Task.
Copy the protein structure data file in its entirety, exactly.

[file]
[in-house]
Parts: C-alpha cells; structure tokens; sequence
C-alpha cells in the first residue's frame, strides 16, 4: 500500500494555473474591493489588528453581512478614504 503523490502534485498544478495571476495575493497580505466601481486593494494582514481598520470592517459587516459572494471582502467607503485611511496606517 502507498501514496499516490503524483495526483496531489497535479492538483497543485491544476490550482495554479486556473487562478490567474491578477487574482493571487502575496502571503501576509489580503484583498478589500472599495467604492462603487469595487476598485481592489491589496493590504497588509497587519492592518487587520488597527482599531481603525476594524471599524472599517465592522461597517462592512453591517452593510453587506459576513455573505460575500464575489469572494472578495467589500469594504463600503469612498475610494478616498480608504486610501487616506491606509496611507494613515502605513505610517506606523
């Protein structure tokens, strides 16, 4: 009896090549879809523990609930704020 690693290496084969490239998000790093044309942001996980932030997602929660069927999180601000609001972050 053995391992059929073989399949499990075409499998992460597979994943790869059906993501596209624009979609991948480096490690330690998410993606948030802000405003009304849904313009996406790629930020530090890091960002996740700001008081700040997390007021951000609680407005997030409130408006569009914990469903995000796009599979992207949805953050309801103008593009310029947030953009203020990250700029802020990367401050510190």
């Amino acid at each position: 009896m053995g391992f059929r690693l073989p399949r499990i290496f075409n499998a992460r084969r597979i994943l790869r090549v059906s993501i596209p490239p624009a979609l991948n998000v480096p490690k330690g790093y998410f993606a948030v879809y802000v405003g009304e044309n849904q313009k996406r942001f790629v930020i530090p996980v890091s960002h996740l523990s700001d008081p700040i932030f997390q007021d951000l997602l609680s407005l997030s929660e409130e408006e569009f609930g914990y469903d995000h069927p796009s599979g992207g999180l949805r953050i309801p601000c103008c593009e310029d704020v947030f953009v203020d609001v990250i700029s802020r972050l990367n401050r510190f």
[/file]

[in-house]
Parts: C-alpha cells; structure tokens; sequence
C-alpha cells in the first residue's frame, strides 16, 4: 500500500494555473474591493489588528453581512478614504 503523490502534485498544478495571476495575493497580505466601481486593494494582514481598520470592517459587516459572494471582502467607503485611511496606517 502507498501514496499516490503524483495526483496531489497535479492538483497543485491544476490550482495554479486556473487562478490567474491578477487574482493571487502575496502571503501576509489580503484583498478589500472599495467604492462603487469595487476598485481592489491589496493590504497588509497587519492592518487587520488597527482599531481603525476594524471599524472599517465592522461597517462592512453591517452593510453587506459576513455573505460575500464575489469572494472578495467589500469594504463600503469612498475610494478616498480608504486610501487616506491606509496611507494613515502605513505610517506606523
């Protein structure tokens, strides 16, 4: 009896090549879809523990609930704020 690693290496084969490239998000790093044309942001996980932030997602929660069927999180601000609001972050 053995391992059929073989399949499990075409499998992460597979994943790869059906993501596209624009979609991948480096490690330690998410993606948030802000405003009304849904313009996406790629930020530090890091960002996740700001008081700040997390007021951000609680407005997030409130408006569009914990469903995000796009599979992207949805953050309801103008593009310029947030953009203020990250700029802020990367401050510190």
């Amino acid at each position: 009896m053995g391992f059929r690693l073989p399949r499990i290496f075409n499998a992460r084969r597979i994943l790869r090549v059906s993501i596209p490239p624009a979609l991948n998000v480096p490690k330690g790093y998410f993606a948030v879809y802000v405003g009304e044309n849904q313009k996406r942001f790629v930020i530090p996980v890091s960002h996740l523990s700001d008081p700040i932030f997390q007021d951000l997602l609680s407005l997030s929660e409130e408006e569009f609930g914990y469903d995000h069927p796009s599979g992207g999180l949805r953050i309801p601000c103008c593009e310029d704020v947030f953009v203020d609001v990250i700029s802020r972050l990367n401050r510190f």